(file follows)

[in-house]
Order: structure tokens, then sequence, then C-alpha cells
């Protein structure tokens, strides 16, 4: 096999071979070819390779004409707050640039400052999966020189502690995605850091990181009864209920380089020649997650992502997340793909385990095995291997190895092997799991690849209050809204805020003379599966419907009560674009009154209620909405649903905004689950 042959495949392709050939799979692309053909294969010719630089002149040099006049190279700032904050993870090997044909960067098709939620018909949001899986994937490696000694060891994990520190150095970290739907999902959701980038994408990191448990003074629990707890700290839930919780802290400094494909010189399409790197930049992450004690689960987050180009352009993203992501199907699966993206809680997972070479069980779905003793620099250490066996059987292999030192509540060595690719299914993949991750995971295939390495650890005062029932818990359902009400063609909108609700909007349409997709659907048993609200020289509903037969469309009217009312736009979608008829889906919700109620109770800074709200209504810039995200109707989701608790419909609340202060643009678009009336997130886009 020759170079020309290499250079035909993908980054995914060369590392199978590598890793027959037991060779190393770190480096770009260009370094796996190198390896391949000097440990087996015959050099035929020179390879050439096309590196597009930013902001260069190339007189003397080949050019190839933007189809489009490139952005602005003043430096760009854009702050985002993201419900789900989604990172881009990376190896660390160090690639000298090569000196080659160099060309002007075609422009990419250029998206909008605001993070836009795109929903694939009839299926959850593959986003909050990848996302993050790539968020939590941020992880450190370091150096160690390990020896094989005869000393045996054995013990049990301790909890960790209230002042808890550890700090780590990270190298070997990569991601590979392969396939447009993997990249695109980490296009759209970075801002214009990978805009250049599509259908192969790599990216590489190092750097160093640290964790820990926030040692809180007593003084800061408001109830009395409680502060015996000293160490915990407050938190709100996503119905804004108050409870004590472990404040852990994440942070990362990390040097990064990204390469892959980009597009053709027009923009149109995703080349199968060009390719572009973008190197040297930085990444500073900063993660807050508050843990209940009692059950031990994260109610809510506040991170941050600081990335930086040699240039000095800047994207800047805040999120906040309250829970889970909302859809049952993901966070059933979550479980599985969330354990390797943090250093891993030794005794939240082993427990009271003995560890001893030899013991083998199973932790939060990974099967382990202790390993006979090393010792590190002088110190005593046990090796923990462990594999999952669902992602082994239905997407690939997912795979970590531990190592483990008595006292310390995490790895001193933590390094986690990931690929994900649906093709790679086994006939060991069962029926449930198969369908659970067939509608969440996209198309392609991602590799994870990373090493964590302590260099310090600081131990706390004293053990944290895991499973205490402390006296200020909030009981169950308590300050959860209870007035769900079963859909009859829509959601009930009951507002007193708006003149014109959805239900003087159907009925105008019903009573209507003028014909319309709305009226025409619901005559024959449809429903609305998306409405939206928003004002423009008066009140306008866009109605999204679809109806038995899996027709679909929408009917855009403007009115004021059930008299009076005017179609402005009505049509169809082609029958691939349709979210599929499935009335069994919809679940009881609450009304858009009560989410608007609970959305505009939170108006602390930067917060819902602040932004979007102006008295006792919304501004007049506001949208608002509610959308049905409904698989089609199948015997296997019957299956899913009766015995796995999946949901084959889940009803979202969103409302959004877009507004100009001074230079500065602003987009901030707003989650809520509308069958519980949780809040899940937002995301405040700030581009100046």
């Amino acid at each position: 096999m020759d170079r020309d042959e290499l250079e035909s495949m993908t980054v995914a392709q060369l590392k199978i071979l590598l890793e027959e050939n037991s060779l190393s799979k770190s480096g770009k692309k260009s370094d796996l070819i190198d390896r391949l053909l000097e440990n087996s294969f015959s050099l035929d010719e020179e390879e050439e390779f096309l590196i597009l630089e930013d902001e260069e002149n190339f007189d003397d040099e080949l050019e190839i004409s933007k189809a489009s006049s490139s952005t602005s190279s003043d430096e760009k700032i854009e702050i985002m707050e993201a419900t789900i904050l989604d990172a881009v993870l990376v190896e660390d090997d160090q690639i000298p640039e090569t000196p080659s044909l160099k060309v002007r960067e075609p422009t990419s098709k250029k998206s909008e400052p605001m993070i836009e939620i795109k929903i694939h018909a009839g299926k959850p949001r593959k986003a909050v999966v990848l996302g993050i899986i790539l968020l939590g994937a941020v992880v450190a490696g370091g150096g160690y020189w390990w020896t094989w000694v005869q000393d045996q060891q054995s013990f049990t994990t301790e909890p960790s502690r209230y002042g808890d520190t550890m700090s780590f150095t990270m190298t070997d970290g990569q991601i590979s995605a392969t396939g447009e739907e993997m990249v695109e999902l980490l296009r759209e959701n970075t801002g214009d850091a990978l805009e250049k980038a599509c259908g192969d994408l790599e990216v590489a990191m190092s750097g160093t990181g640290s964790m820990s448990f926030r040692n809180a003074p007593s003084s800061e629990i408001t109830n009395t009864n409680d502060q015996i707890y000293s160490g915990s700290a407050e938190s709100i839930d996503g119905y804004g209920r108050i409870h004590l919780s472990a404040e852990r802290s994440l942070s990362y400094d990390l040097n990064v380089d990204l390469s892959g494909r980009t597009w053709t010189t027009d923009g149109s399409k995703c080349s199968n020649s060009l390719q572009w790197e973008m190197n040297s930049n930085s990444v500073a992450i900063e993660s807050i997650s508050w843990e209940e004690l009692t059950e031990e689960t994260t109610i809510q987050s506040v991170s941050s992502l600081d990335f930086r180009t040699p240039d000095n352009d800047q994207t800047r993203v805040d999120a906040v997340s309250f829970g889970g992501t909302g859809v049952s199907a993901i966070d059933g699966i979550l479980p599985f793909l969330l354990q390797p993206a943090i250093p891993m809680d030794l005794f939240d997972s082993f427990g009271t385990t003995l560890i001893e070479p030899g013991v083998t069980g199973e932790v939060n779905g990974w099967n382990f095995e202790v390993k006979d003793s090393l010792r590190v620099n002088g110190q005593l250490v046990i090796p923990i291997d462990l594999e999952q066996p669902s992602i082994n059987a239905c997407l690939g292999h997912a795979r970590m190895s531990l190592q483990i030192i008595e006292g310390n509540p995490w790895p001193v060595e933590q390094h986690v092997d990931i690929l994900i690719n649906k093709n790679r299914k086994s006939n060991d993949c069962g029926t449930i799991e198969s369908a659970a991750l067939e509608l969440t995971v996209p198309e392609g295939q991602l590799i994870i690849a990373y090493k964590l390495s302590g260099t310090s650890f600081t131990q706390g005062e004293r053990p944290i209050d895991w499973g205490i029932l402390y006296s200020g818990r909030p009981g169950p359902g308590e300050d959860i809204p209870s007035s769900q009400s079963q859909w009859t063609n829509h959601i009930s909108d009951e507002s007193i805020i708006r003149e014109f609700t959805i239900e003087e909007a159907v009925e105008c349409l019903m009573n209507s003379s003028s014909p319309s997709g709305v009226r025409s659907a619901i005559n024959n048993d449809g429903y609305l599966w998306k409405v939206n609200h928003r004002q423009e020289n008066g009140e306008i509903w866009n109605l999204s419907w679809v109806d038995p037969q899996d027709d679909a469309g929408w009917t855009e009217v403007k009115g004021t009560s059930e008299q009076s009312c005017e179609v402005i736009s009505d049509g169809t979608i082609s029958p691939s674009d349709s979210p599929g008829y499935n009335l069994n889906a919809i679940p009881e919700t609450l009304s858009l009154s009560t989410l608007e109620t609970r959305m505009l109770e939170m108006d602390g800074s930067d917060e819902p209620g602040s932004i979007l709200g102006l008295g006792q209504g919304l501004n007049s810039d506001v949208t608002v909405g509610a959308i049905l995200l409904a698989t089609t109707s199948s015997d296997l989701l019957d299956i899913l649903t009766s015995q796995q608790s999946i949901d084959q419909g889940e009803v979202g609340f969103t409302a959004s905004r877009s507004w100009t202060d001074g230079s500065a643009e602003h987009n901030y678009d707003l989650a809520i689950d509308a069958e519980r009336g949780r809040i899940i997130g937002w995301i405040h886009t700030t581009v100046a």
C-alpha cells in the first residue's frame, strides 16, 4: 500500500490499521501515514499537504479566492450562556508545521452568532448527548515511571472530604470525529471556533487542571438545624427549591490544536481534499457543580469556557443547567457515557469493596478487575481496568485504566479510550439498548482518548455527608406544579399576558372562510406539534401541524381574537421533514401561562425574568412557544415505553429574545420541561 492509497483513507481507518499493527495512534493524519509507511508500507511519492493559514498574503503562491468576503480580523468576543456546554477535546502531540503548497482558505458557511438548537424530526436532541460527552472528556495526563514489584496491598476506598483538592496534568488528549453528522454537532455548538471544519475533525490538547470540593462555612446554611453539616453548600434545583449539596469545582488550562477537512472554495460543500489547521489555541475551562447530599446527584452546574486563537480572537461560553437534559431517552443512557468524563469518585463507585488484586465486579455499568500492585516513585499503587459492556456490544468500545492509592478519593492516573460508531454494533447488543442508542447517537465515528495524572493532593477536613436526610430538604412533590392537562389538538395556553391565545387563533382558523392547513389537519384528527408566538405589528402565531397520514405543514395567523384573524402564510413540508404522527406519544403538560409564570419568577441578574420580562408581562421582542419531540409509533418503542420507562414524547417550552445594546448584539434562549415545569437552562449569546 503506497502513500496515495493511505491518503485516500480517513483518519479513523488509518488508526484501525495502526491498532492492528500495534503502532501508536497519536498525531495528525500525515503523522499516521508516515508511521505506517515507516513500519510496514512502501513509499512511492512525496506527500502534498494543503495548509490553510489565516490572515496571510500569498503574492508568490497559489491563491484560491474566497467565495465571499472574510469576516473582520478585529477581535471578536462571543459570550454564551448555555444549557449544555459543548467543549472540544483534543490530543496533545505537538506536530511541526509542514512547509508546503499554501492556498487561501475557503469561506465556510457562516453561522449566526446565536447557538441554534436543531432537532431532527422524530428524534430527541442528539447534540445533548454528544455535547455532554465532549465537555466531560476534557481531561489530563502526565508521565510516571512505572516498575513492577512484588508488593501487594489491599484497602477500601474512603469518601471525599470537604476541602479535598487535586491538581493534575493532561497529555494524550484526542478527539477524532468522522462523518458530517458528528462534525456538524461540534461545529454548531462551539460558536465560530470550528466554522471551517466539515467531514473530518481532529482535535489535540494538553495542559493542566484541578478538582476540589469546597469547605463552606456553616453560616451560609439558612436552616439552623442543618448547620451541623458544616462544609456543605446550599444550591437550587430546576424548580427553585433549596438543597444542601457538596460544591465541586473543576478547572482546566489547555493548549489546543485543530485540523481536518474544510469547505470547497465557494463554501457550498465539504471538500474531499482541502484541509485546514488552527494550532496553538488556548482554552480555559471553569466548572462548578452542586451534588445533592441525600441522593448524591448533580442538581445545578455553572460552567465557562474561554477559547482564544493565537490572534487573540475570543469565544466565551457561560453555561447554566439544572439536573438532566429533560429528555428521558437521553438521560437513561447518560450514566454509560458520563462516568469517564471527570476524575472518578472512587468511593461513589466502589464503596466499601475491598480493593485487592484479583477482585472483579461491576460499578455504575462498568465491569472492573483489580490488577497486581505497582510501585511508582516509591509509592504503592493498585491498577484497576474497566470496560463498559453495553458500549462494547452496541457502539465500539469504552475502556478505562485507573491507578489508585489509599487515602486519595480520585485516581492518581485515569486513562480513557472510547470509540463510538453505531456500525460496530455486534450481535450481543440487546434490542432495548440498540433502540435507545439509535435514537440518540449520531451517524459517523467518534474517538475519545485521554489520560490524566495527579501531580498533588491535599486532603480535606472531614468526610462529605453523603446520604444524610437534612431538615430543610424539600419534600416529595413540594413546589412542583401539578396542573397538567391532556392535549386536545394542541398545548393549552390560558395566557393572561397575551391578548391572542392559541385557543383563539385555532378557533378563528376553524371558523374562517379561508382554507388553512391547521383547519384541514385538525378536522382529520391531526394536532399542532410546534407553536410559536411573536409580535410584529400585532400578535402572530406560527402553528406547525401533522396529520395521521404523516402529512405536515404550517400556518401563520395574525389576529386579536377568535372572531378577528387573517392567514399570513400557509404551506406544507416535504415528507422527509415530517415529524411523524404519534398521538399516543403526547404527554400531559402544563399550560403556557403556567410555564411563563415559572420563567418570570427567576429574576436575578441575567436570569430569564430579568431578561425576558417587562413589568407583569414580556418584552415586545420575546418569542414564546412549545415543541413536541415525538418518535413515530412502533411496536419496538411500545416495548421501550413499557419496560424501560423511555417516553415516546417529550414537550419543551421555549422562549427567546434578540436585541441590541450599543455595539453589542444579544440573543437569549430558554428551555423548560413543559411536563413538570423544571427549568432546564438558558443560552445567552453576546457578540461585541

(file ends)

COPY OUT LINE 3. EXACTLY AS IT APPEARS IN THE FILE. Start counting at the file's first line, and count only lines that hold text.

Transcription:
């Protein structure tokens, strides 16, 4: 096999071979070819390779004409707050640039400052999966020189502690995605850091990181009864209920380089020649997650992502997340793909385990095995291997190895092997799991690849209050809204805020003379599966419907009560674009009154209620909405649903905004689950 042959495949392709050939799979692309053909294969010719630089002149040099006049190279700032904050993870090997044909960067098709939620018909949001899986994937490696000694060891994990520190150095970290739907999902959701980038994408990191448990003074629990707890700290839930919780802290400094494909010189399409790197930049992450004690689960987050180009352009993203992501199907699966993206809680997972070479069980779905003793620099250490066996059987292999030192509540060595690719299914993949991750995971295939390495650890005062029932818990359902009400063609909108609700909007349409997709659907048993609200020289509903037969469309009217009312736009979608008829889906919700109620109770800074709200209504810039995200109707989701608790419909609340202060643009678009009336997130886009 020759170079020309290499250079035909993908980054995914060369590392199978590598890793027959037991060779190393770190480096770009260009370094796996190198390896391949000097440990087996015959050099035929020179390879050439096309590196597009930013902001260069190339007189003397080949050019190839933007189809489009490139952005602005003043430096760009854009702050985002993201419900789900989604990172881009990376190896660390160090690639000298090569000196080659160099060309002007075609422009990419250029998206909008605001993070836009795109929903694939009839299926959850593959986003909050990848996302993050790539968020939590941020992880450190370091150096160690390990020896094989005869000393045996054995013990049990301790909890960790209230002042808890550890700090780590990270190298070997990569991601590979392969396939447009993997990249695109980490296009759209970075801002214009990978805009250049599509259908192969790599990216590489190092750097160093640290964790820990926030040692809180007593003084800061408001109830009395409680502060015996000293160490915990407050938190709100996503119905804004108050409870004590472990404040852990994440942070990362990390040097990064990204390469892959980009597009053709027009923009149109995703080349199968060009390719572009973008190197040297930085990444500073900063993660807050508050843990209940009692059950031990994260109610809510506040991170941050600081990335930086040699240039000095800047994207800047805040999120906040309250829970889970909302859809049952993901966070059933979550479980599985969330354990390797943090250093891993030794005794939240082993427990009271003995560890001893030899013991083998199973932790939060990974099967382990202790390993006979090393010792590190002088110190005593046990090796923990462990594999999952669902992602082994239905997407690939997912795979970590531990190592483990008595006292310390995490790895001193933590390094986690990931690929994900649906093709790679086994006939060991069962029926449930198969369908659970067939509608969440996209198309392609991602590799994870990373090493964590302590260099310090600081131990706390004293053990944290895991499973205490402390006296200020909030009981169950308590300050959860209870007035769900079963859909009859829509959601009930009951507002007193708006003149014109959805239900003087159907009925105008019903009573209507003028014909319309709305009226025409619901005559024959449809429903609305998306409405939206928003004002423009008066009140306008866009109605999204679809109806038995899996027709679909929408009917855009403007009115004021059930008299009076005017179609402005009505049509169809082609029958691939349709979210599929499935009335069994919809679940009881609450009304858009009560989410608007609970959305505009939170108006602390930067917060819902602040932004979007102006008295006792919304501004007049506001949208608002509610959308049905409904698989089609199948015997296997019957299956899913009766015995796995999946949901084959889940009803979202969103409302959004877009507004100009001074230079500065602003987009901030707003989650809520509308069958519980949780809040899940937002995301405040700030581009100046």